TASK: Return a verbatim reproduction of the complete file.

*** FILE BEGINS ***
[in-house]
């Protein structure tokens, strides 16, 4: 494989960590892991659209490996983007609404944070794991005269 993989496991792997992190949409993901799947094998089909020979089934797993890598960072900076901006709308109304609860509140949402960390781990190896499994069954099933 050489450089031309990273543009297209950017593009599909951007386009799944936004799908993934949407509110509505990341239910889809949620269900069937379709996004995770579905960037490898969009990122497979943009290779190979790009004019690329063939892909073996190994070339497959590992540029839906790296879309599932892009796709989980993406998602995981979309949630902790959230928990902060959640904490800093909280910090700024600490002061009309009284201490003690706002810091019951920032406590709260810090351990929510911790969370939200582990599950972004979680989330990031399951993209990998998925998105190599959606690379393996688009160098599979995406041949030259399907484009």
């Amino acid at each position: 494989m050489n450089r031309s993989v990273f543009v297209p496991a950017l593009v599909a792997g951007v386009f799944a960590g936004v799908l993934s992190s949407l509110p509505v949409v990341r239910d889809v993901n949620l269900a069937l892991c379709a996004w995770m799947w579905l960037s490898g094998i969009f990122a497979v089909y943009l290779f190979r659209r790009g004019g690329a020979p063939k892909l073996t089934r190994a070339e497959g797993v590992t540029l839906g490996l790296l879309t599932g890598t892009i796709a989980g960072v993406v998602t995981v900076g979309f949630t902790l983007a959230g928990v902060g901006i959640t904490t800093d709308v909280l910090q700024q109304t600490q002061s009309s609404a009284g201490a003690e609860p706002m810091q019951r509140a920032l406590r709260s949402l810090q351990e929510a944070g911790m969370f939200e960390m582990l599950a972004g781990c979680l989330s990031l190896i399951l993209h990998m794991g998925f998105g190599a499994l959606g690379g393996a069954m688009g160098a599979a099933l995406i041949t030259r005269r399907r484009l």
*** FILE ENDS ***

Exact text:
[in-house]
């Protein structure tokens, strides 16, 4: 494989960590892991659209490996983007609404944070794991005269 993989496991792997992190949409993901799947094998089909020979089934797993890598960072900076901006709308109304609860509140949402960390781990190896499994069954099933 050489450089031309990273543009297209950017593009599909951007386009799944936004799908993934949407509110509505990341239910889809949620269900069937379709996004995770579905960037490898969009990122497979943009290779190979790009004019690329063939892909073996190994070339497959590992540029839906790296879309599932892009796709989980993406998602995981979309949630902790959230928990902060959640904490800093909280910090700024600490002061009309009284201490003690706002810091019951920032406590709260810090351990929510911790969370939200582990599950972004979680989330990031399951993209990998998925998105190599959606690379393996688009160098599979995406041949030259399907484009």
């Amino acid at each position: 494989m050489n450089r031309s993989v990273f543009v297209p496991a950017l593009v599909a792997g951007v386009f799944a960590g936004v799908l993934s992190s949407l509110p509505v949409v990341r239910d889809v993901n949620l269900a069937l892991c379709a996004w995770m799947w579905l960037s490898g094998i969009f990122a497979v089909y943009l290779f190979r659209r790009g004019g690329a020979p063939k892909l073996t089934r190994a070339e497959g797993v590992t540029l839906g490996l790296l879309t599932g890598t892009i796709a989980g960072v993406v998602t995981v900076g979309f949630t902790l983007a959230g928990v902060g901006i959640t904490t800093d709308v909280l910090q700024q109304t600490q002061s009309s609404a009284g201490a003690e609860p706002m810091q019951r509140a920032l406590r709260s949402l810090q351990e929510a944070g911790m969370f939200e960390m582990l599950a972004g781990c979680l989330s990031l190896i399951l993209h990998m794991g998925f998105g190599a499994l959606g690379g393996a069954m688009g160098a599979a099933l995406i041949t030259r005269r399907r484009l």